Sharing her experience, Singhania states that mothers are never fully in one place. At work, they constantly worry about their little ones, and at home, they worry about not being able to give their best at work. 

“Work at ad agencies is demanding and often leads to women dropping out during this time. Letting new moms work from home (WFH), flexible hours, allowing them to bring their babies to work certain days, and having crèches are some initiatives that can help. Counselling is also something that can help women deal with the situation.”

- Nisha Singhania

For Monica Pereira, Sr. VP - HR & Admin, BC Web Wise, the maternity leave she was offered was the typical 90 days, which varies across different companies. But, she reveals that she had the privilege to work from home for a longer period of time, and was able to give time for both work and her child.

Monica Pereira

“In my opinion, these initiatives are like a gentle breeze guiding new mothers through the journey of returning to work. They not only support but also empower, making the transition smoother and more fulfilling for everyone involved.”

Pooja Pathak, Founder and Director, Media Mantra & InfluSurf Communications feels that despite the hectic schedule with responsibilities in personal and professional lives, we can make two parallel worlds co-exist by prioritising tasks at the right time. 

“While we can surely prepare ourselves, being a woman, at times, one does feel stretched with the influx of tasks at hand. In such situations, I feel it's important to practice mindfulness, go for talk therapies, reconnect with your tribe, and come back supercharged.”

- Pooja Pathak

Pooja Pathak

Grapes’ Shradha Agarwal divulges that mothers are looking forward to more work from home, flexible schedules, coming to the office for a few hours and taking the remaining work back home. 

They are exploring ways to take half a sabbatical and work the other half. When returning to the office, they seek a more baby-friendly environment, such as a creche and a lounge to feed the child. They hope for such necessary solutions that give them the flexibility to be mothers.

Facilities that can help

Hetal Khalsa of PivotRoots, A Havas Company, comments that the agency offers six months of maternity leave and a daycare facility till the child is six years of age. They also offer flexible timings and provide an option of work-from-home pre and post maternity till the time the new mother is settled and feels ready to get back to the organisation’s routine.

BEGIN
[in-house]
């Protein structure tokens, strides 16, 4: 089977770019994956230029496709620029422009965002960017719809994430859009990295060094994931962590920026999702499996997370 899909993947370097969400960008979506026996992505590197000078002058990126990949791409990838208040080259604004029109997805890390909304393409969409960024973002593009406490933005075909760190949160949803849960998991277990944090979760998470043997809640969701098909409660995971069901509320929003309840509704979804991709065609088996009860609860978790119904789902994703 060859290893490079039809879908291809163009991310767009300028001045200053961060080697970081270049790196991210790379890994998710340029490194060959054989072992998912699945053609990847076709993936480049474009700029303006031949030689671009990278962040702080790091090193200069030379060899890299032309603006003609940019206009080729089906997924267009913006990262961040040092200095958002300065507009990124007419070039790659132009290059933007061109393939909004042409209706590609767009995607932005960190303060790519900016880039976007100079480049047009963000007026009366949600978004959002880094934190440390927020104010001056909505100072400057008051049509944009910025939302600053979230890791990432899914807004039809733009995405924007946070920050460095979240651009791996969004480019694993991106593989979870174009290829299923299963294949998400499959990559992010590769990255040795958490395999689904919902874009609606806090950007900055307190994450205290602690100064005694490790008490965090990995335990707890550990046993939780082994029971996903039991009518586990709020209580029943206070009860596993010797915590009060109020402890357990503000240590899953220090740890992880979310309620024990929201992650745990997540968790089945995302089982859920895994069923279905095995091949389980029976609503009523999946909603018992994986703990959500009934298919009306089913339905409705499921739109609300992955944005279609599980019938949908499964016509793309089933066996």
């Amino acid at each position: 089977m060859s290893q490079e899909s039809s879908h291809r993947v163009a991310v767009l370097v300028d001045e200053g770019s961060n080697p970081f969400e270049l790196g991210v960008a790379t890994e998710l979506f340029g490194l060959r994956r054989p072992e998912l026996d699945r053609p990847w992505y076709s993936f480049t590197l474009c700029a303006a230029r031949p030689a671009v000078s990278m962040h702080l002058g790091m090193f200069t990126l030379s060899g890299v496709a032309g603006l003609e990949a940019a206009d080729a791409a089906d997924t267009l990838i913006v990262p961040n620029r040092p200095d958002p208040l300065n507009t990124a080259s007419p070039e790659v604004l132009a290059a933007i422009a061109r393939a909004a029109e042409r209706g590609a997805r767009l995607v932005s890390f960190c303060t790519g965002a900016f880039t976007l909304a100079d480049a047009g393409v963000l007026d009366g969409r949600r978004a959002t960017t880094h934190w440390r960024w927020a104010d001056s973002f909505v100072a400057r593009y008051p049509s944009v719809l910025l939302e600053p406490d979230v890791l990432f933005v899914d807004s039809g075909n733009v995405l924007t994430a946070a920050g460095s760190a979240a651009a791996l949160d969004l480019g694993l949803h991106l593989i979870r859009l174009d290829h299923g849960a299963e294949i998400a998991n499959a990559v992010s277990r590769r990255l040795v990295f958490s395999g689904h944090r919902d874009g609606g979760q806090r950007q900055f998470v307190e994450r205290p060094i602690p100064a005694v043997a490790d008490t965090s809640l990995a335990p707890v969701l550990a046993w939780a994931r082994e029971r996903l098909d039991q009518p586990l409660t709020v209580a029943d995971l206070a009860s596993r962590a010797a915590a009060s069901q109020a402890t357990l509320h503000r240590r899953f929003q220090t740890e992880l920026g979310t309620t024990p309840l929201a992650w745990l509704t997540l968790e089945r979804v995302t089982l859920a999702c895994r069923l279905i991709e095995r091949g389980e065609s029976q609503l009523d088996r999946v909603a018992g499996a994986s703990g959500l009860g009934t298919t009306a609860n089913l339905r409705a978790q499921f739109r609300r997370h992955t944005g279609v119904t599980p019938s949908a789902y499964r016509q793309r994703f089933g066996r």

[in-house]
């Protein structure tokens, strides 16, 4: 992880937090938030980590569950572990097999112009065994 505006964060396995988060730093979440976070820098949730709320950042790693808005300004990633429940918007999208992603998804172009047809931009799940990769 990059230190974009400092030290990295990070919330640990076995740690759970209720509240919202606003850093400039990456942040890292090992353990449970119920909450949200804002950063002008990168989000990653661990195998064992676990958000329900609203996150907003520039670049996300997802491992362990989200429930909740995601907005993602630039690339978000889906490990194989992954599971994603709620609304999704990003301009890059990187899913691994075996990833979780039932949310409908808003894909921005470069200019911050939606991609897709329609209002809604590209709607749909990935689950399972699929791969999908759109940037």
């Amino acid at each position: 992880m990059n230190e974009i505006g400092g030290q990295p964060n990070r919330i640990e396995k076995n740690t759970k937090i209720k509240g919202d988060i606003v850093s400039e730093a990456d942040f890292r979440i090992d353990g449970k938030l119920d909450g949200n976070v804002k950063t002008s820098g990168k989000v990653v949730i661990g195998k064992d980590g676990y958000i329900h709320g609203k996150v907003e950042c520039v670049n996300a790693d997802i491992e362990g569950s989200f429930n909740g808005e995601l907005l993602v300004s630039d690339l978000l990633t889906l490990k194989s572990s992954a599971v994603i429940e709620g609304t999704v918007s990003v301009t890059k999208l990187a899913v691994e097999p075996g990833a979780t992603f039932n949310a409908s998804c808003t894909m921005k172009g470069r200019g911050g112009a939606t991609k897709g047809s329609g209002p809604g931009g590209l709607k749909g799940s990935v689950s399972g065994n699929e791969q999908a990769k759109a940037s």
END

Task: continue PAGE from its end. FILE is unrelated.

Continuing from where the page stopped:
Khalsa continues, “While these are basic requirements, if the mindset of the immediate managers and overall ideology of the organisation do not understand the intensity of the situation, these facilities won’t help.”

As per a survey, organisations must support diverse routes back into the workplace following maternity leave since less than a fifth of women feel confident returning to work after having a baby. More than a third (37%) felt so unsupported and isolated on their return they considered handing in their notice, and nine in 10 (90%) were not offered any formal support through a returner program. 

Shradha Agarwal of Grapes mentions, “The major challenge in ad agencies is with respect to the volume of work and the unplanned expectations of the client. This is major because India is not planned enough to deliver things on time or before and in addition to this, it is also very challenging to say no.”


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Shradha Agarwal 

In order to overcome the challenge, organisations should be capable enough to create processes and should be wise enough to check the client from giving unrealistic workloads. It can go a long way in managing the work efficiently, according to her.

In addition to this, having a strong team that can follow your instructions and understand what kind of work you want to be delivered can be of great help. As a result, after the maternity break, people just need to give direction to the team instead of sitting back and doing the work.